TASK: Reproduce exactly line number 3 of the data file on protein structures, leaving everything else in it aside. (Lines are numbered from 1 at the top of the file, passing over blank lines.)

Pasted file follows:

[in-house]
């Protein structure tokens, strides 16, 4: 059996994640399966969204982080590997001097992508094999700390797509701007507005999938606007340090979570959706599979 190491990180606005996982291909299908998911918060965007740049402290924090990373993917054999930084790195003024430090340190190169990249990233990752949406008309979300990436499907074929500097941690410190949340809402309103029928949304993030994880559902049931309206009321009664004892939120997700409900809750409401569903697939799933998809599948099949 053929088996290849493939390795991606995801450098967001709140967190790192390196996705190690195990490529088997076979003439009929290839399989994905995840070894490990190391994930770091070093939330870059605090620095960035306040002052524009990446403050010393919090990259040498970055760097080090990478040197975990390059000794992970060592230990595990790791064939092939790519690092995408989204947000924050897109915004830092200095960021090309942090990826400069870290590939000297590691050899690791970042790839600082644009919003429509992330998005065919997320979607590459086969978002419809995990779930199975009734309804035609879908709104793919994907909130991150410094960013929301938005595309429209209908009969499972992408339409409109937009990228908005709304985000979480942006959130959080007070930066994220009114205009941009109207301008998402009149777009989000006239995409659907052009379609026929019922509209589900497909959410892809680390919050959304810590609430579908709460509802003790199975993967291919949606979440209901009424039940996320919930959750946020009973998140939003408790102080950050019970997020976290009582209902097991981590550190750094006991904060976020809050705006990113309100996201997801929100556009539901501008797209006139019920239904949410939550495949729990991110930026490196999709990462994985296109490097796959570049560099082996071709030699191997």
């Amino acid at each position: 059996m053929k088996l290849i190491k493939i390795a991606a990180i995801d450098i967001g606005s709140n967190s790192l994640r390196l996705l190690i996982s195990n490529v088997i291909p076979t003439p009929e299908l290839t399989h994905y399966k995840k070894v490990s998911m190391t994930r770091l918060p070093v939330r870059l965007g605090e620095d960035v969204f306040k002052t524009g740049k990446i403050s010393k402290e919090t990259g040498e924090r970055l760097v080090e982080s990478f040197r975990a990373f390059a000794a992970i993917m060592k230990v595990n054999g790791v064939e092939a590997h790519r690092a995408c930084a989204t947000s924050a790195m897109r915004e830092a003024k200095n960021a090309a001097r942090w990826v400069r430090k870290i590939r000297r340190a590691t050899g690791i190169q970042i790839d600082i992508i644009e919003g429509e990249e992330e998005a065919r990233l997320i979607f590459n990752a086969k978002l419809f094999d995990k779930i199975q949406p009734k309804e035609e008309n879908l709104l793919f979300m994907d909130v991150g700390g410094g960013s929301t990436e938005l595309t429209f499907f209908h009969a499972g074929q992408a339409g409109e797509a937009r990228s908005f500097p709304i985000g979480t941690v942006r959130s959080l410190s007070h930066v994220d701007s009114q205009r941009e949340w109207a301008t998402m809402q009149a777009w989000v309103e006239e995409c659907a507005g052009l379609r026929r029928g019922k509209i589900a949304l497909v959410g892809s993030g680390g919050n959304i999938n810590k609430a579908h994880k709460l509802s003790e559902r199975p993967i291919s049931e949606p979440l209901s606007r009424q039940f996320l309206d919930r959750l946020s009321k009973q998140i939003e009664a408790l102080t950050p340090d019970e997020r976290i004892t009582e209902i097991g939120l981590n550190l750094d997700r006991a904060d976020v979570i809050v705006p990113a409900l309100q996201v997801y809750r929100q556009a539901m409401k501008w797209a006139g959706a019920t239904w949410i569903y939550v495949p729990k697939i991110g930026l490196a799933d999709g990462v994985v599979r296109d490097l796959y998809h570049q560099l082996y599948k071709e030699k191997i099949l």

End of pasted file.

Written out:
């Amino acid at each position: 059996m053929k088996l290849i190491k493939i390795a991606a990180i995801d450098i967001g606005s709140n967190s790192l994640r390196l996705l190690i996982s195990n490529v088997i291909p076979t003439p009929e299908l290839t399989h994905y399966k995840k070894v490990s998911m190391t994930r770091l918060p070093v939330r870059l965007g605090e620095d960035v969204f306040k002052t524009g740049k990446i403050s010393k402290e919090t990259g040498e924090r970055l760097v080090e982080s990478f040197r975990a990373f390059a000794a992970i993917m060592k230990v595990n054999g790791v064939e092939a590997h790519r690092a995408c930084a989204t947000s924050a790195m897109r915004e830092a003024k200095n960021a090309a001097r942090w990826v400069r430090k870290i590939r000297r340190a590691t050899g690791i190169q970042i790839d600082i992508i644009e919003g429509e990249e992330e998005a065919r990233l997320i979607f590459n990752a086969k978002l419809f094999d995990k779930i199975q949406p009734k309804e035609e008309n879908l709104l793919f979300m994907d909130v991150g700390g410094g960013s929301t990436e938005l595309t429209f499907f209908h009969a499972g074929q992408a339409g409109e797509a937009r990228s908005f500097p709304i985000g979480t941690v942006r959130s959080l410190s007070h930066v994220d701007s009114q205009r941009e949340w109207a301008t998402m809402q009149a777009w989000v309103e006239e995409c659907a507005g052009l379609r026929r029928g019922k509209i589900a949304l497909v959410g892809s993030g680390g919050n959304i999938n810590k609430a579908h994880k709460l509802s003790e559902r199975p993967i291919s049931e949606p979440l209901s606007r009424q039940f996320l309206d919930r959750l946020s009321k009973q998140i939003e009664a408790l102080t950050p340090d019970e997020r976290i004892t009582e209902i097991g939120l981590n550190l750094d997700r006991a904060d976020v979570i809050v705006p990113a409900l309100q996201v997801y809750r929100q556009a539901m409401k501008w797209a006139g959706a019920t239904w949410i569903y939550v495949p729990k697939i991110g930026l490196a799933d999709g990462v994985v599979r296109d490097l796959y998809h570049q560099l082996y599948k071709e030699k191997i099949l």